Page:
A day before the Affordable Care Act's new insurance exchange officially opens for business, a Davidson County chancellor heard a last-minute lawsuit over one restriction in the state.
The federal healthcare program allows people to buy health insurance if they don't have coverage where they work, and there is a group of trained workers who help consumers sign up for the program.
But the state of Tennessee was sued about some rules that place restrictions on those helpers, called navigators, along with anyone who might give advice on health insurance - which could include family, clergy, civic organizations or other acquaintances and advisers.
The state insurance department made rules saying those navigators have to be registered with the state, be fingerprinted and have their backgrounds checked.
The lawsuit challenged that rule, saying the way it's written, it's way too broad.
The rules authorize a fine of $1,000 per violation.
The suit was filed by the League of Women Voters, along with doctors, social workers and pastors who say the registration violates their right to free speech.
In his ruling Monday evening, Chancellor Russell Perkins denied a motion for a temporary restraining order, so the rules will stay in place.
Gov. Bill Haslam said the rules covering people dispensing advice about the new health insurance exchange are not designed to hinder enrollment.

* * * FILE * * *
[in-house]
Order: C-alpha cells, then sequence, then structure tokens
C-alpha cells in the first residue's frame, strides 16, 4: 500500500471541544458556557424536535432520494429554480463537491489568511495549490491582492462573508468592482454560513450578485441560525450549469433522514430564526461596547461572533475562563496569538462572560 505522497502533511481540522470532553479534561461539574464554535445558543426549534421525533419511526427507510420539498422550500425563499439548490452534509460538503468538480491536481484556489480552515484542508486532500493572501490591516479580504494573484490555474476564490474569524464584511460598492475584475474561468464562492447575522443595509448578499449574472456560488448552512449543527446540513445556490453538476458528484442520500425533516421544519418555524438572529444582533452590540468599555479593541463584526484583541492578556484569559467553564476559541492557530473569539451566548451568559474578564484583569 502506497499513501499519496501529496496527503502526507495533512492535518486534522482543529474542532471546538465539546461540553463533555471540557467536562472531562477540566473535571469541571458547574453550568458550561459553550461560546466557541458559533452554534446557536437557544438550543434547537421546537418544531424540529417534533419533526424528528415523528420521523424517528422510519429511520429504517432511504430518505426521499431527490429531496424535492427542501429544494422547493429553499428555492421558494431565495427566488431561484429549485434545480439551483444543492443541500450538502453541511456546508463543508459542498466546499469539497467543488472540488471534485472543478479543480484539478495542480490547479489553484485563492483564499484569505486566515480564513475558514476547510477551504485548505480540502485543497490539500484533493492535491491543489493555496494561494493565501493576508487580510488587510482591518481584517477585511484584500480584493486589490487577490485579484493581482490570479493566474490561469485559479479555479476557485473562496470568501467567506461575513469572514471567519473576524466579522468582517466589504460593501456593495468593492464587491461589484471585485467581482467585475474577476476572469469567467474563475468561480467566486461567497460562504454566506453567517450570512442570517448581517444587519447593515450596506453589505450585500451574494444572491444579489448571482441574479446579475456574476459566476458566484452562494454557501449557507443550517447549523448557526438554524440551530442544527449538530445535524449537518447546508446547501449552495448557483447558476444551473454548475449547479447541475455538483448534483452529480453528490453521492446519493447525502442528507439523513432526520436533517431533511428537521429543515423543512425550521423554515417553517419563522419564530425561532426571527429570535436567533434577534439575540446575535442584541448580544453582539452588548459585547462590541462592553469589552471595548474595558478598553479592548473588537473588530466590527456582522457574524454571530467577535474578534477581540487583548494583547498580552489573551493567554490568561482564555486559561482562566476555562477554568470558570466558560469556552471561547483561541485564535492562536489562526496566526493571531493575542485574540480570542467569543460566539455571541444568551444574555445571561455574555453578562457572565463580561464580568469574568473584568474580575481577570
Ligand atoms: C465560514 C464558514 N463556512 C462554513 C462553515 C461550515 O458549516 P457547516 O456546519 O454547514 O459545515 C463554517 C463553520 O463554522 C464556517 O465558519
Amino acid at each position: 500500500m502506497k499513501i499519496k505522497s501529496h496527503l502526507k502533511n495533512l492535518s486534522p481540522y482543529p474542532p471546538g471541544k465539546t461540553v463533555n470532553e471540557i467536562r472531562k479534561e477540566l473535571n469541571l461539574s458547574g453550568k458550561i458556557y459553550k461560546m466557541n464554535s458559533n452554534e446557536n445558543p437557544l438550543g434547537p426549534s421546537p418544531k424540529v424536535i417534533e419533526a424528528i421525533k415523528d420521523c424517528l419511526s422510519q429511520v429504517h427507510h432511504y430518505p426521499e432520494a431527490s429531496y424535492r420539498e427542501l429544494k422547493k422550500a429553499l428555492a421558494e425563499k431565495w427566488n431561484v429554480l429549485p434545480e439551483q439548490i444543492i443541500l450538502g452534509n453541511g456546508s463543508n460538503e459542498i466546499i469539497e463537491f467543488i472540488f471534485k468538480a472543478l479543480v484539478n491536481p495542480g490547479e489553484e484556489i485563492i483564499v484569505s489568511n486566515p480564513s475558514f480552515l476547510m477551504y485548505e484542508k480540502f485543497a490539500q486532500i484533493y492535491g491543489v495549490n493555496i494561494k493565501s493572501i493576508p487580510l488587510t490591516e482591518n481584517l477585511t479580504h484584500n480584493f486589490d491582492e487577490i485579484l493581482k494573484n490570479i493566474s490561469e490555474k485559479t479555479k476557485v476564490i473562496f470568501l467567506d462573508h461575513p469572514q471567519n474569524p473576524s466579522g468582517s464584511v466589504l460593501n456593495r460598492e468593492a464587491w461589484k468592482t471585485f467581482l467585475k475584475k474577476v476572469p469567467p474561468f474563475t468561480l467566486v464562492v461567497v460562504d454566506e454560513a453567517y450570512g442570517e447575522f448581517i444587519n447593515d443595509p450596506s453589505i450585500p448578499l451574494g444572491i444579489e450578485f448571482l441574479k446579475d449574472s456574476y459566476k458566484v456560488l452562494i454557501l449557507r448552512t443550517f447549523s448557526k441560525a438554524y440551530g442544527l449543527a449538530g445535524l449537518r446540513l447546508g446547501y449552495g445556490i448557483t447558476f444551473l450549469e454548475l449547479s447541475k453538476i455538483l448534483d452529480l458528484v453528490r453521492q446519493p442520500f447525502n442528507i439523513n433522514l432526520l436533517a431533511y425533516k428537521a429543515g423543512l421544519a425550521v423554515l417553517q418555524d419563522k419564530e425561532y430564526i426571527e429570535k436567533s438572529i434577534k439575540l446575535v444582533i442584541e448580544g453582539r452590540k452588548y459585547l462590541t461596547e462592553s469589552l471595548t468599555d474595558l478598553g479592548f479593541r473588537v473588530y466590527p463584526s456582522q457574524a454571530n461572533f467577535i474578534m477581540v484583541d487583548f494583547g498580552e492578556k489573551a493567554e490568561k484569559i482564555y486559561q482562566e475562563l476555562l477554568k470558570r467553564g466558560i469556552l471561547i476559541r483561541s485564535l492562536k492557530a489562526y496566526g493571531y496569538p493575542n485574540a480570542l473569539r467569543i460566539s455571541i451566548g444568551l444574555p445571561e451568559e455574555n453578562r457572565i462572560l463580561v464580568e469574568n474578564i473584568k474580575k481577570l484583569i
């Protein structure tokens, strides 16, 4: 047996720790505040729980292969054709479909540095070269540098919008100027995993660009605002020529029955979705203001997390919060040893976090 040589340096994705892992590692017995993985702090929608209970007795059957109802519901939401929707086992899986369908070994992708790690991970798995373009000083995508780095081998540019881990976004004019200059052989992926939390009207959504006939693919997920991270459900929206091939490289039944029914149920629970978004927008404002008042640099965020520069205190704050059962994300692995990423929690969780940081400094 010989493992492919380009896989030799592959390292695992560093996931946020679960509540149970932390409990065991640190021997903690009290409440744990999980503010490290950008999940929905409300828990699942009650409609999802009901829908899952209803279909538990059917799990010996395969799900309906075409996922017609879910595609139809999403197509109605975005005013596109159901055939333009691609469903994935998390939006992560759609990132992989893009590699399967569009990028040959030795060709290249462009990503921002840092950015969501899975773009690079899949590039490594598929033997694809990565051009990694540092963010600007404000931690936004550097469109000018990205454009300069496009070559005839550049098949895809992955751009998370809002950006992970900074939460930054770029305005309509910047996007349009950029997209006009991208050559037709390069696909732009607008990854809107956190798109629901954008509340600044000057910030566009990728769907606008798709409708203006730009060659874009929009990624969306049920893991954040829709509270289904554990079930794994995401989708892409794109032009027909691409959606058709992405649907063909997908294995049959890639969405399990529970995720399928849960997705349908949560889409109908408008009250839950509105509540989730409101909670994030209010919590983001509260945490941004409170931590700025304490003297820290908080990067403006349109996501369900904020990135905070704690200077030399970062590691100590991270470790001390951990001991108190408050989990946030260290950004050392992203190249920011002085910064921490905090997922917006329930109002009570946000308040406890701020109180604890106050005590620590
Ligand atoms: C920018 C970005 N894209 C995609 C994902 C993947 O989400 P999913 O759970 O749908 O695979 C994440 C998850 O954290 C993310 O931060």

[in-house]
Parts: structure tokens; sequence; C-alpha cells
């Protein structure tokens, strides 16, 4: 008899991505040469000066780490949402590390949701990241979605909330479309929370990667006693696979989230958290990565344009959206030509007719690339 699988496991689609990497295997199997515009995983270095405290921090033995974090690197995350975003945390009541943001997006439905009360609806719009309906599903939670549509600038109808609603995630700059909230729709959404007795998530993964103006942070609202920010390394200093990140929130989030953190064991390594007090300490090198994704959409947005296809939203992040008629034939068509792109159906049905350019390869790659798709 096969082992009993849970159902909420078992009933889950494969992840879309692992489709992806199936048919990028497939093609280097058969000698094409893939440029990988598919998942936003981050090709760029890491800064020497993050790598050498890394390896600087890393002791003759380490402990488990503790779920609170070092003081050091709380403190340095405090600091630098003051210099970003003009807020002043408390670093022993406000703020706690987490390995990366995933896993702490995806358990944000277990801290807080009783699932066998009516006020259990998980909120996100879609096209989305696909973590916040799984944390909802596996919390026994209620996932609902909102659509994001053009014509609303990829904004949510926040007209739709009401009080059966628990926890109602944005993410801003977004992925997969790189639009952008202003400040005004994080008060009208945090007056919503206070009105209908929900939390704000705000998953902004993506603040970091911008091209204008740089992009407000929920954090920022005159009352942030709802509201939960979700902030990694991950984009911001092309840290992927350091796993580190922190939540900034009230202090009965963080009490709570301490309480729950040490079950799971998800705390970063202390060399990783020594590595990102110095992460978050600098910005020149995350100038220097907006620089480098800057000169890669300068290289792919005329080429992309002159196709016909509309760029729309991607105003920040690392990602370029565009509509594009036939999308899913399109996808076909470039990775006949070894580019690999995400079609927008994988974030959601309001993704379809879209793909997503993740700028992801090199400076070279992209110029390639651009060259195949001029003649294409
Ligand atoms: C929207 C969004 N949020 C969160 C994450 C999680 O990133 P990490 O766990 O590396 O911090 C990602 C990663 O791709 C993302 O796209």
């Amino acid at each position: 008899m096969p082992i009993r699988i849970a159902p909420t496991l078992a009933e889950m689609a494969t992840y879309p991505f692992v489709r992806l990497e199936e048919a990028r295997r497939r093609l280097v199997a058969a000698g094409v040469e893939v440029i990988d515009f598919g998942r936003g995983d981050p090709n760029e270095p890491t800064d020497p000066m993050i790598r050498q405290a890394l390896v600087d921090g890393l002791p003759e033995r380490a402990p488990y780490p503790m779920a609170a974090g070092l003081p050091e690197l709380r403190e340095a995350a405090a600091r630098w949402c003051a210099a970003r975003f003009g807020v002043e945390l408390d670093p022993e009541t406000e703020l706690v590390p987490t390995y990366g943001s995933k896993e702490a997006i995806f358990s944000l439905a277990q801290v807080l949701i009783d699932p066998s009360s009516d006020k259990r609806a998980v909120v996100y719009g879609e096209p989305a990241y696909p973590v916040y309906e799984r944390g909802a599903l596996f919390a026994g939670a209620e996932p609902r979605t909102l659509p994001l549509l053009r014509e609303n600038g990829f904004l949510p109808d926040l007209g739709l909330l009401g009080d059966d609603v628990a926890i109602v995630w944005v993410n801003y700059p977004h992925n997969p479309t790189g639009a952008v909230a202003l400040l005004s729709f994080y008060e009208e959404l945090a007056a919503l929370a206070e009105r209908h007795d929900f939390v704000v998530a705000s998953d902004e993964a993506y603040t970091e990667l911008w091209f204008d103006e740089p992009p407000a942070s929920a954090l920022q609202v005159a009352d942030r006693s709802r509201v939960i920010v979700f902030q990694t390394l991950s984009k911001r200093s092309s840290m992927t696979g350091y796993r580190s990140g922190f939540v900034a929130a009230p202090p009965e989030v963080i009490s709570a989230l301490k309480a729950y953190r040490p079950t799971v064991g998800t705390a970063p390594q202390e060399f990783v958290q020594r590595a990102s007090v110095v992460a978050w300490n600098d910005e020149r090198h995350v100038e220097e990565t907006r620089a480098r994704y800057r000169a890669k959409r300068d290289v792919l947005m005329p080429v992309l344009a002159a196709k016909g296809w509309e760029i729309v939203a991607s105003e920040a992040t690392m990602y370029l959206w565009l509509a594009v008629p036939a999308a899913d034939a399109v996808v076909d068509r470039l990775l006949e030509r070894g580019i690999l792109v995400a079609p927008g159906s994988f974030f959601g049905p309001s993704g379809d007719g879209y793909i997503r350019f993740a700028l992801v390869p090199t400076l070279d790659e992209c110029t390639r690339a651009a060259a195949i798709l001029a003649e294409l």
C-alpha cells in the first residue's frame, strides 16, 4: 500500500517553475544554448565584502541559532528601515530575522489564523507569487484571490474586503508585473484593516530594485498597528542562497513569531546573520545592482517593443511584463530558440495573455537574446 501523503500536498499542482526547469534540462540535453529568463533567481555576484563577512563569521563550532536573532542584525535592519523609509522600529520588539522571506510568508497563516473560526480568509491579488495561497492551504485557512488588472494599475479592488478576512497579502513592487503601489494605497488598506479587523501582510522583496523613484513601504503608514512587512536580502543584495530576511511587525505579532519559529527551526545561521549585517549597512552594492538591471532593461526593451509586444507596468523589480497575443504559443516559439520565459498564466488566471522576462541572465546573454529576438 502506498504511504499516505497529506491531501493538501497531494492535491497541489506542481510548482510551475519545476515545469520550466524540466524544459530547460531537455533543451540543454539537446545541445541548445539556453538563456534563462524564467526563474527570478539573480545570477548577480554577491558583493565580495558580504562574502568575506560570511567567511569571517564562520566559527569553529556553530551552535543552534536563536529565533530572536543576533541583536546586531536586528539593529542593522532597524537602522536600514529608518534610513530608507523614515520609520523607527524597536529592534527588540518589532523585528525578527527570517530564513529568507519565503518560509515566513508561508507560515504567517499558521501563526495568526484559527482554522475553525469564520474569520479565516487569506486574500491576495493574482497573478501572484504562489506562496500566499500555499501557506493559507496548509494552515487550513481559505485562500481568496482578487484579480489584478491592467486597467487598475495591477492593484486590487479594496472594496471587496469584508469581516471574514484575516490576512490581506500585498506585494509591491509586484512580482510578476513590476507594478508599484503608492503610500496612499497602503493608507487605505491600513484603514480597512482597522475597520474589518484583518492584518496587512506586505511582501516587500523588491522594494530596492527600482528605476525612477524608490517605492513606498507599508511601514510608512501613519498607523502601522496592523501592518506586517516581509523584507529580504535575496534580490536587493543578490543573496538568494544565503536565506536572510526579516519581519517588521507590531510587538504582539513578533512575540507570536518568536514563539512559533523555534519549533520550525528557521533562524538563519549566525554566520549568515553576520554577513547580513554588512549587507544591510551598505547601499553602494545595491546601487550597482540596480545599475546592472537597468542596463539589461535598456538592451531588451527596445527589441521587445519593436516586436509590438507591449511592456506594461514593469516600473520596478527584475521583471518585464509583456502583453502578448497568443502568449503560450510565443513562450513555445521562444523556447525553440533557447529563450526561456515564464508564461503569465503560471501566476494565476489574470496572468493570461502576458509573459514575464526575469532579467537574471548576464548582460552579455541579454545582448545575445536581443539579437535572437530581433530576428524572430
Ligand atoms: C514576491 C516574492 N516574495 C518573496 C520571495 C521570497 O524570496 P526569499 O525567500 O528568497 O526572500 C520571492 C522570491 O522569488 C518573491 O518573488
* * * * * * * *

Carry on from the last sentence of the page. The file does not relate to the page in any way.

Haslam said the background check requirement is meant to protect people from fraud.
Haslam said he wants the exchange to succeed despite his opposition to the overall health care law.
"The Affordable Care Act is the law of the land right now and whether I agree with it or not doesn't matter," Haslam said.
Tennessee is among 36 states that deferred to the federal government to run the online marketplaces.
"Certainly, if it's in place, we want it to work well," Haslam said.
Haslam said the rules were authorized by legislation passed with wide bipartisan support earlier this year, and were enacted at the last-minute because of a delay of federal guidelines.
"It's certainly not intended to be a stumbling block," Haslam said.
Copyright 2013 WSMV (Meredith Corporation). All rights reserved. The Associated Press contributed to this report.
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Monday, July 6 2015 10:43 AM EDT2015-07-06 14:43:14 GMT
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